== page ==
Last week, as part of EMI Classics’ commemoration of the 100th anniversary of the birth of Benjamin Britten, whose birthday will be on November 22, the label released a new recording of a program of his songs performed by tenor Ian Bostridge. Bostridge is accompanied by two EMI artists, Antonio Pappano on piano and, for Songs from the Chinese (Opus 58), guitarist Xuefei Yang. The song collections accompanied by piano cover an assortment of languages and periods: the setting of eight poems by Thomas Hardy in Winter Words (Opus 52), the collection of seven sonnets by Michelangelo Buonarroti (Opus 22), the six fragments by the German poet Friedrich Hölderlin (Opus 61), and the four songs in English in Britten’s collection of settings of texts by the Scottish poet William Soutar entitled Who are these children? (Opus 84).
This is clearly a highly diverse assortment. However, whether or not Bostridge intended it, there are some interesting factors that make for unity across this collection. Most importantly is the brevity of the individual songs. Britten clearly appreciated the value of less-is-more thinking; and many of these selections leave the serious listener stunned at how much he could back into setting only a few lines of text. This brings up a related factor, which is his acute skill as a reader of poetry. Britten always seemed to know how to cut to the semantic core of a poem, whether that core was embedded in the sophisticated structure of an Italian sonnet or is distilled into a brief fragment of Chinese text (translated into English by Arthur Waley).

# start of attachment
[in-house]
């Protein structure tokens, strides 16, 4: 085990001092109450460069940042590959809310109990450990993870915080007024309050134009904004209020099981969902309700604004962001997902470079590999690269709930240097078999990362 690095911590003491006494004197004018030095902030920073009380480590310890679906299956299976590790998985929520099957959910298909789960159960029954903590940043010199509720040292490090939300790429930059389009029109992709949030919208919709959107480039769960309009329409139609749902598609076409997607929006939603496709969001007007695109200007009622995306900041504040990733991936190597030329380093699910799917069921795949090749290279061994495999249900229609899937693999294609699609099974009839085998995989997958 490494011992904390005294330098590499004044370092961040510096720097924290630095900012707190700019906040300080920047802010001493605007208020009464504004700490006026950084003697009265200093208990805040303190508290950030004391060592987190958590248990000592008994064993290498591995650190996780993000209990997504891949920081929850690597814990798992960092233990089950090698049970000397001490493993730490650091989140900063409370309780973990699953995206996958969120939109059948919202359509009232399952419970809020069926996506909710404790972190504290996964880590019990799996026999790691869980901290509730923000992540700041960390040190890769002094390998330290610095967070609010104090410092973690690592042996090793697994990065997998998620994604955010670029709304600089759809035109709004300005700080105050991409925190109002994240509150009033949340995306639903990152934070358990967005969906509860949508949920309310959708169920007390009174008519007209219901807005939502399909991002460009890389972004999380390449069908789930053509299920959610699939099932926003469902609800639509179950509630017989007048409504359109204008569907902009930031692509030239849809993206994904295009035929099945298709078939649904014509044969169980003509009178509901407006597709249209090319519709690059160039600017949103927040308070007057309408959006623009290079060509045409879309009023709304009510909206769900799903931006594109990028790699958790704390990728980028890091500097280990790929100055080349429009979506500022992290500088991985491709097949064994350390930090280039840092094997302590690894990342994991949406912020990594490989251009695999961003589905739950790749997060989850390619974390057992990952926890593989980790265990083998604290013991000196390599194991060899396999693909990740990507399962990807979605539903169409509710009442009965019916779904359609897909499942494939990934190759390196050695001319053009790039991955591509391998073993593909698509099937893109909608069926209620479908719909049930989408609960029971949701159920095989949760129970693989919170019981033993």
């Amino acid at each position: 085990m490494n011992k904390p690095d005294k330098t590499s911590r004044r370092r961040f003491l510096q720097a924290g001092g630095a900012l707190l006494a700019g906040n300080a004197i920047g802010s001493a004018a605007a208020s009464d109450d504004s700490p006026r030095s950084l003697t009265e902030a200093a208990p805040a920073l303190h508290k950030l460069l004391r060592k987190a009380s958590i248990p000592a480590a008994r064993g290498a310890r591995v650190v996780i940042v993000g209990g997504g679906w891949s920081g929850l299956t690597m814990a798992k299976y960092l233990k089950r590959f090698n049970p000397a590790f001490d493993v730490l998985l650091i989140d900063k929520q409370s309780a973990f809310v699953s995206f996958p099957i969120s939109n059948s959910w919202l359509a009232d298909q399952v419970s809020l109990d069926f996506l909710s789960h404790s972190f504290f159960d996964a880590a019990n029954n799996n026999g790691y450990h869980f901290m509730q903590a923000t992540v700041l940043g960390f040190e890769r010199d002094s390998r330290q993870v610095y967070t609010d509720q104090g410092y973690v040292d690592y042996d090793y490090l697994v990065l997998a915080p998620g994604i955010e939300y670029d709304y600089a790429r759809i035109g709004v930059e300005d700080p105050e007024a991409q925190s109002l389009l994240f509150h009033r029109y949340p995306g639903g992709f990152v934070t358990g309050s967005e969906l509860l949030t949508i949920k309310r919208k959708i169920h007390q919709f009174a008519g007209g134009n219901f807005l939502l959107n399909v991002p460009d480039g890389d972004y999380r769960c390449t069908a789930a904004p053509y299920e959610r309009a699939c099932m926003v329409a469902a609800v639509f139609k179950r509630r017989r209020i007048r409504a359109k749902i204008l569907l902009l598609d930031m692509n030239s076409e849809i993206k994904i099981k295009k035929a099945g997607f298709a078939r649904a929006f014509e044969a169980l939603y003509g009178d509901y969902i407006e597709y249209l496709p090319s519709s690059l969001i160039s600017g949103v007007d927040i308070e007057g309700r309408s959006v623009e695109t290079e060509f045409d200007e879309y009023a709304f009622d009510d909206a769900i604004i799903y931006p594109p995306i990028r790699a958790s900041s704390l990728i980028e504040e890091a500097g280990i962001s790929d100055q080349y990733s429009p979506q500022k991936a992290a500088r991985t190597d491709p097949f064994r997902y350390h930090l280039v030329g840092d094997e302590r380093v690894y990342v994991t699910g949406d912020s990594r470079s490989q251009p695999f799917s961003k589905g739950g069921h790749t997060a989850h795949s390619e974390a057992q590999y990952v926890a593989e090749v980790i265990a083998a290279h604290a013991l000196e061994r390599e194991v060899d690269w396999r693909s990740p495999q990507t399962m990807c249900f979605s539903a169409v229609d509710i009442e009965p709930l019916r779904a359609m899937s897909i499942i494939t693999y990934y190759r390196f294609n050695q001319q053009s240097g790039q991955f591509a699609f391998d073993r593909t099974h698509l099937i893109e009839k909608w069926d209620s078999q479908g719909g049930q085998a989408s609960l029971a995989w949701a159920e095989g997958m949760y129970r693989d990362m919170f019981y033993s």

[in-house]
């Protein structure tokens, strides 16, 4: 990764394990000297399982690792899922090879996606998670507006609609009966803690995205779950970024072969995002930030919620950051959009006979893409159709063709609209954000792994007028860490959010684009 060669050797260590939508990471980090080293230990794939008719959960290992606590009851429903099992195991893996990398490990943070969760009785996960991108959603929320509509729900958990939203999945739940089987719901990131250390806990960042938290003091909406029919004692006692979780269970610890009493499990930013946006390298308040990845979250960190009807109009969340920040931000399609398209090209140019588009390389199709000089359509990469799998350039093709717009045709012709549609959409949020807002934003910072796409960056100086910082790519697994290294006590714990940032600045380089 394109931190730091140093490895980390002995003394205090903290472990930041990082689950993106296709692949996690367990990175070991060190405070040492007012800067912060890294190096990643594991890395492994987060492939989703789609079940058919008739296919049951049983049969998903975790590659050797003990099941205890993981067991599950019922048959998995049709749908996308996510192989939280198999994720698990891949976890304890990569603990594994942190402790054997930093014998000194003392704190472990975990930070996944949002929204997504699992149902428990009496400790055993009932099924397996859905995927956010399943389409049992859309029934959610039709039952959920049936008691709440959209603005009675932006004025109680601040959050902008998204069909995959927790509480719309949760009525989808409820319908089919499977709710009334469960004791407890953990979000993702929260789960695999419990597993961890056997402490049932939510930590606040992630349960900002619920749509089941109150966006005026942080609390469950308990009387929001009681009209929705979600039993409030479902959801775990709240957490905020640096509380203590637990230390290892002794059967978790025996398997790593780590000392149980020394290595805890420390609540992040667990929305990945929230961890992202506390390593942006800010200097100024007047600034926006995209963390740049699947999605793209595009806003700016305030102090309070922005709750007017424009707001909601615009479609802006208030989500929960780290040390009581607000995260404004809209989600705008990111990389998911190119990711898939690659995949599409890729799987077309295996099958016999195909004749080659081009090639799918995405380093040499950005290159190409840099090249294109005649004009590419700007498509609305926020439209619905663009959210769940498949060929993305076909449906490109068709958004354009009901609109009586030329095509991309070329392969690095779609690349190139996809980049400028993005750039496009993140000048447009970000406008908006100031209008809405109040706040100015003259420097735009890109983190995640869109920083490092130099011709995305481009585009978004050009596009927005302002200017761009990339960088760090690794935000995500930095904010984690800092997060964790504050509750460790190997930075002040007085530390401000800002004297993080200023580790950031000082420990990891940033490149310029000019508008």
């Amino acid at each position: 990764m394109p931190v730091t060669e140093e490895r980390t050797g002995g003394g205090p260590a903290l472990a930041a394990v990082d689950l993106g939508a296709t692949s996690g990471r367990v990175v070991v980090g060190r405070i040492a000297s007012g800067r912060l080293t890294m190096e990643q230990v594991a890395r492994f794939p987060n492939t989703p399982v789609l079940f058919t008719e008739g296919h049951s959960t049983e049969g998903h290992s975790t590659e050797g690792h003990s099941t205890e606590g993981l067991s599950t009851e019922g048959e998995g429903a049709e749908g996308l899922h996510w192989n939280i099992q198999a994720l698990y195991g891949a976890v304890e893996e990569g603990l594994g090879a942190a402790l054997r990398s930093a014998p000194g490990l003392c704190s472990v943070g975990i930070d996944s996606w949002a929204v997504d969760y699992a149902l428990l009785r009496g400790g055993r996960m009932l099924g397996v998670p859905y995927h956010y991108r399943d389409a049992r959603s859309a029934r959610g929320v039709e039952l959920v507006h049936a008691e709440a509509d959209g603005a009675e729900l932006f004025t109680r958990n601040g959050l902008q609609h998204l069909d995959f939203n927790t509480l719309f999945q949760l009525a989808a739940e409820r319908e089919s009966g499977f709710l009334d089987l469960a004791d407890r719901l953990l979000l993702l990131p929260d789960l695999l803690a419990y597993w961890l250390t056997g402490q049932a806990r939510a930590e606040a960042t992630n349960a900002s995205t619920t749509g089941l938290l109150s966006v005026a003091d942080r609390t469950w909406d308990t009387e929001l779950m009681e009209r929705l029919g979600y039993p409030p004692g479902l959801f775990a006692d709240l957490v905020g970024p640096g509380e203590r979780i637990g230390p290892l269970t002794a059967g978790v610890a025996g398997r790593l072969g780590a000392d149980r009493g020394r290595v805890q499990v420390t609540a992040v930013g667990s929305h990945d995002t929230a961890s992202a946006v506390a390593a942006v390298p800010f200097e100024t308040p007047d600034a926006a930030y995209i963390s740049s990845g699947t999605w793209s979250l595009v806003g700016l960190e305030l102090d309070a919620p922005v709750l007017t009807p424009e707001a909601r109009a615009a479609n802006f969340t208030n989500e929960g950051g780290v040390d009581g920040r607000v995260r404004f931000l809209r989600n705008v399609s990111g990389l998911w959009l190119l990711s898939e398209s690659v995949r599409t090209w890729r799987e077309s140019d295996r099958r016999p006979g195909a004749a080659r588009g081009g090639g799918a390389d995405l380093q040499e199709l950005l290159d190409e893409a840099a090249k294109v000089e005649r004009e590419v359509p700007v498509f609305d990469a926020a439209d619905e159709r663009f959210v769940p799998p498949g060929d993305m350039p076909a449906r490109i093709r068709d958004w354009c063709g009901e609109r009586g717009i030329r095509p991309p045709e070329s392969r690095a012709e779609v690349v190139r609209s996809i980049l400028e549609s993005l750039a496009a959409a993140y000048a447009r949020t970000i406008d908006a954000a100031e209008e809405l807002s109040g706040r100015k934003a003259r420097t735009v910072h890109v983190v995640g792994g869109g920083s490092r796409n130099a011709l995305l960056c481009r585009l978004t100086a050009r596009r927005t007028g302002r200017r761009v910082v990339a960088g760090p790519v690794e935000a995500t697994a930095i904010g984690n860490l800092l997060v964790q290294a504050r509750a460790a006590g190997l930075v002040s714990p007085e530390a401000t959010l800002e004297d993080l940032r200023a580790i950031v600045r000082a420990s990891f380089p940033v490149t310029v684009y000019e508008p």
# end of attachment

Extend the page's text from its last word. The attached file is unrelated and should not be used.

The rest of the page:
Having established what that core was and how it resided in the text, Britten could then define an appropriate musical setting without necessarily adhering slavishly to any of the structural characteristics of that text. One has to wonder whether or not Britten would begin the task of setting a poem by reading it aloud, determining how his own vocal phrasing would best serve that semantic core. That phrasing could then guide how he structured his music far more than any of the linguistic surface structure features. Purists might complain that both the rhythms and the rhyme schemes of the Michelangelo sonnets get lost in this process, but this is music serving expressive poetry rather than any of those many principles of poetic theory that we may have studied in school.
This brings us to the most significant common factor of all, the depth of Britten’s capacity for that expressiveness. All of the poems on this recording are grounded in deeply-felt reflections on human nature; and Britten brings a magnifying glass to those feelings. Bostridge clearly appreciates the depth of Britten’s commitment to these texts, and he brings a comparable depth of expression to his interpretations. The result is music that serves the text so well that one might think that the song was a direct collaboration between author and composer.
A significant portion of Britten’s portfolio emerged from his consummate talent at setting text; this new recording provides a representative sample of just how skilled Britten was in his technique.